Miao minority girls (Guizhou) wearing silver head-dresses in buffalo horns style. "The Miao people believe the buffalo has the power to ward off Evil spirits".

The late Ambassador Stathis Mitsopoulos with his sister Theresa in his home in Psychikon in 1990. A passionate hunter with one of his trophies from when he was posted in Africa on the wall and one of his beloved rifles ("hand made and decorated with silver").

Zulu officials with head-dresses resembling "a half moon".

A dragon canoe of the Miao with a buffalo-dragon head.


Ram's horns or rather snakes? The Ionic style capital....

In the small Archaeological Museum of the island of Siphnos (at Kastro) there is a unique exhibit. An Ionic votive marble capital where inside its spirals heads and mouths of snakes are discernible.

The snake-spiral to the left coils from left to right and the snake-spiral to the right from right to left. It is just one and, apparently, was but a votive capital (inside the Temple of Apollo Epikourios, twin brother of the Parthenon, at Phigs Jeia, was one most probably votive Corinthian capital).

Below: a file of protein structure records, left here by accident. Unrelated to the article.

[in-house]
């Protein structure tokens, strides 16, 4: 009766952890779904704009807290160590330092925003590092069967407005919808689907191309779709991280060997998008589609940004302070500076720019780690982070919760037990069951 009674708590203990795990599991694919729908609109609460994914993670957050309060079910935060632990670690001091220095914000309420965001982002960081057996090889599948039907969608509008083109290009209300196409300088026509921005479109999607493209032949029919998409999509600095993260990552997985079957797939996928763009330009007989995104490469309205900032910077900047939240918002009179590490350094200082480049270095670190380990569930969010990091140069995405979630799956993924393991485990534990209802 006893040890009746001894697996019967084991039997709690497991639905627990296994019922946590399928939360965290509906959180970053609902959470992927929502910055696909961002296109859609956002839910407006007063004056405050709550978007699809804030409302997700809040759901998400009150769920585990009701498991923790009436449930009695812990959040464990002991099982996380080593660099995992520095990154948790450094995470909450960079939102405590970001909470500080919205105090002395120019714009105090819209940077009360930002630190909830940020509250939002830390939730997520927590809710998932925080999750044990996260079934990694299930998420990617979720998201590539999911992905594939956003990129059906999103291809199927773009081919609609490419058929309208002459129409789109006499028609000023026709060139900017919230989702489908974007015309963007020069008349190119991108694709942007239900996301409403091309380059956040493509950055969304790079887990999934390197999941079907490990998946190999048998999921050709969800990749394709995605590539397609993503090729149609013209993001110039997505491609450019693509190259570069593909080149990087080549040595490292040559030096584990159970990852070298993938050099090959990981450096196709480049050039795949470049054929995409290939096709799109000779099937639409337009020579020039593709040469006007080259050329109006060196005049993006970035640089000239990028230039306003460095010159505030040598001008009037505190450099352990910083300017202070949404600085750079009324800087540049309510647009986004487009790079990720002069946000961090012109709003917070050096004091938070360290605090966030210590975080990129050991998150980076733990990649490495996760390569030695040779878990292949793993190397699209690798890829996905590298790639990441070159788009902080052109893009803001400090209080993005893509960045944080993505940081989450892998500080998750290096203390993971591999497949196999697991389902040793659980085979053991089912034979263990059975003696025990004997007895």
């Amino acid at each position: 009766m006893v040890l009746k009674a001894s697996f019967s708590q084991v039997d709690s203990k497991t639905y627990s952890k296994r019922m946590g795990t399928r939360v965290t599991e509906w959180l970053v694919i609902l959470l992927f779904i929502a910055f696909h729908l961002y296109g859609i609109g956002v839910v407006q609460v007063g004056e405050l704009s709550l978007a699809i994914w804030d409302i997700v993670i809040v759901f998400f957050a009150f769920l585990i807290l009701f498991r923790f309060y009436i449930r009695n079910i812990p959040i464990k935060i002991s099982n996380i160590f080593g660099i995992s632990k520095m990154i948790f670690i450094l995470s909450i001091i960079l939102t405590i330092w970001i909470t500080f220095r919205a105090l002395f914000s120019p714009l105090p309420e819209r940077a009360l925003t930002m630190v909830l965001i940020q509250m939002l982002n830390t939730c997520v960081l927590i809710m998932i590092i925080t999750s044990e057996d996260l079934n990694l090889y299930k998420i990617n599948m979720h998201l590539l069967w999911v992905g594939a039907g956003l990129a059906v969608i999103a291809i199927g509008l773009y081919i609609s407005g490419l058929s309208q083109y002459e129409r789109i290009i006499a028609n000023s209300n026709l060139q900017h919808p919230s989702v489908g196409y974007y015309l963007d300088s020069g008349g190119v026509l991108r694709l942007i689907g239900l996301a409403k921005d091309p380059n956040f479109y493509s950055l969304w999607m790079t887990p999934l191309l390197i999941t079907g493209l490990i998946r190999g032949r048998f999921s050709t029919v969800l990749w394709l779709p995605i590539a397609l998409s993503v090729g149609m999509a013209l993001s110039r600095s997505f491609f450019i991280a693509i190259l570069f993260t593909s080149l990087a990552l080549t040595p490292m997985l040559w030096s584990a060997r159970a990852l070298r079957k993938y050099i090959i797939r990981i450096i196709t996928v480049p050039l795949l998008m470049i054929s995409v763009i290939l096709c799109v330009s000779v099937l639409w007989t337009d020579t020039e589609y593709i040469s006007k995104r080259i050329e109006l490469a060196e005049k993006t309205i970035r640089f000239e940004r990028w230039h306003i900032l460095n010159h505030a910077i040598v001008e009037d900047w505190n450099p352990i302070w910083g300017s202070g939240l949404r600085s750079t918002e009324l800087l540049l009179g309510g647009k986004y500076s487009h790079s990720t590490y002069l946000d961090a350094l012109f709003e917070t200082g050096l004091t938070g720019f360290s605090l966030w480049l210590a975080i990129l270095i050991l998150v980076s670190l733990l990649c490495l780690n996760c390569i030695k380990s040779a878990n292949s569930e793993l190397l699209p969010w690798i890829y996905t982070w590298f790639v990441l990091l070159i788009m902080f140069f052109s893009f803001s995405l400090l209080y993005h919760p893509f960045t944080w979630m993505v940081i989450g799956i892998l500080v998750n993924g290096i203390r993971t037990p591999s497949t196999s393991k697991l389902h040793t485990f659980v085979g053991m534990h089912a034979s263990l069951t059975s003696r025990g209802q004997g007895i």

To the right: the votive capital in the Museum of Siphnos and to the left: the capital with imaginative colours. It is generally believed that the spirals of the Ionic style capital symbolize ram's horns.

A ram with horns.

The dwarfs- magicians, physicians, dancers and prophets of Shaka. They wear on their head different kind of animal horns. The original man was impressed by the fact that from two animals with horns when fighting one had to die. He will decorate his head with animal horns to show that he had succeeded in killing them.

Pan with he-goat horns like on one of the magicians of Shaka.

A he-goat.

Beef (young bull) horns on hair-dresses and helmets.....

The Prime Minister of Shaka with beef horns on his head.

"Unknown armed God" from Enkome, Cyprus. About 1.300 BC. Nicosia Archaeological Museum.

"Male figure with horned head". Horned ceramic gargoyle of the Ming Dynasty. Situated on the roof to guard off evil spirits and demons. Corfu Museum of Asian Art (Gr.Manos Collection).

Chimu culture of Peru. Lima Archaeological Museum.